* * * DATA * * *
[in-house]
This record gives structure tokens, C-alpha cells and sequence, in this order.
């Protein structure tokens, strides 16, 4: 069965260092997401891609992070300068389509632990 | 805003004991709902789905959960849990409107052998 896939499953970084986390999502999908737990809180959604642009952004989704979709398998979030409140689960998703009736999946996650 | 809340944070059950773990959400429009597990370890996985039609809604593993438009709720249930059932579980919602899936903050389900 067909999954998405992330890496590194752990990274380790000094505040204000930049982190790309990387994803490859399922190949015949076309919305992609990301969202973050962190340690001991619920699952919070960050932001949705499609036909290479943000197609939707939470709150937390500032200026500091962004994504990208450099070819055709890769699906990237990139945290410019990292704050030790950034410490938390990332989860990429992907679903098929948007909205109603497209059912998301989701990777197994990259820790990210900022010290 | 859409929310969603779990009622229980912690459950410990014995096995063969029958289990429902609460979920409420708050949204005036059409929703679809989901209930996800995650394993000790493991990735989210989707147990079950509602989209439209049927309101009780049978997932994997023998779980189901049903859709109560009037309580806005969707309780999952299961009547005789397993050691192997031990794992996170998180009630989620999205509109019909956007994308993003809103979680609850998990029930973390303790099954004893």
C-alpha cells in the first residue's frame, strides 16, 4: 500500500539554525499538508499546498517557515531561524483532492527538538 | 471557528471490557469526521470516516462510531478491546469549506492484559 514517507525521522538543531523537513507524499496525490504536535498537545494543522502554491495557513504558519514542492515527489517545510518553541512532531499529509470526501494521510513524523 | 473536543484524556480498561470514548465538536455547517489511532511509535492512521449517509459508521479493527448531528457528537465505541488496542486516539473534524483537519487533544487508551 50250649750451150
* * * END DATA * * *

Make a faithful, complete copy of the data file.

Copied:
[in-house]
This record gives structure tokens, C-alpha cells and sequence, in this order.
């Protein structure tokens, strides 16, 4: 069965260092997401891609992070300068389509632990 | 805003004991709902789905959960849990409107052998 896939499953970084986390999502999908737990809180959604642009952004989704979709398998979030409140689960998703009736999946996650 | 809340944070059950773990959400429009597990370890996985039609809604593993438009709720249930059932579980919602899936903050389900 067909999954998405992330890496590194752990990274380790000094505040204000930049982190790309990387994803490859399922190949015949076309919305992609990301969202973050962190340690001991619920699952919070960050932001949705499609036909290479943000197609939707939470709150937390500032200026500091962004994504990208450099070819055709890769699906990237990139945290410019990292704050030790950034410490938390990332989860990429992907679903098929948007909205109603497209059912998301989701990777197994990259820790990210900022010290 | 859409929310969603779990009622229980912690459950410990014995096995063969029958289990429902609460979920409420708050949204005036059409929703679809989901209930996800995650394993000790493991990735989210989707147990079950509602989209439209049927309101009780049978997932994997023998779980189901049903859709109560009037309580806005969707309780999952299961009547005789397993050691192997031990794992996170998180009630989620999205509109019909956007994308993003809103979680609850998990029930973390303790099954004893």
C-alpha cells in the first residue's frame, strides 16, 4: 500500500539554525499538508499546498517557515531561524483532492527538538 | 471557528471490557469526521470516516462510531478491546469549506492484559 514517507525521522538543531523537513507524499496525490504536535498537545494543522502554491495557513504558519514542492515527489517545510518553541512532531499529509470526501494521510513524523 | 473536543484524556480498561470514548465538536455547517489511532511509535492512521449517509459508521479493527448531528457528537465505541488496542486516539473534524483537519487533544487508551 50250649750451150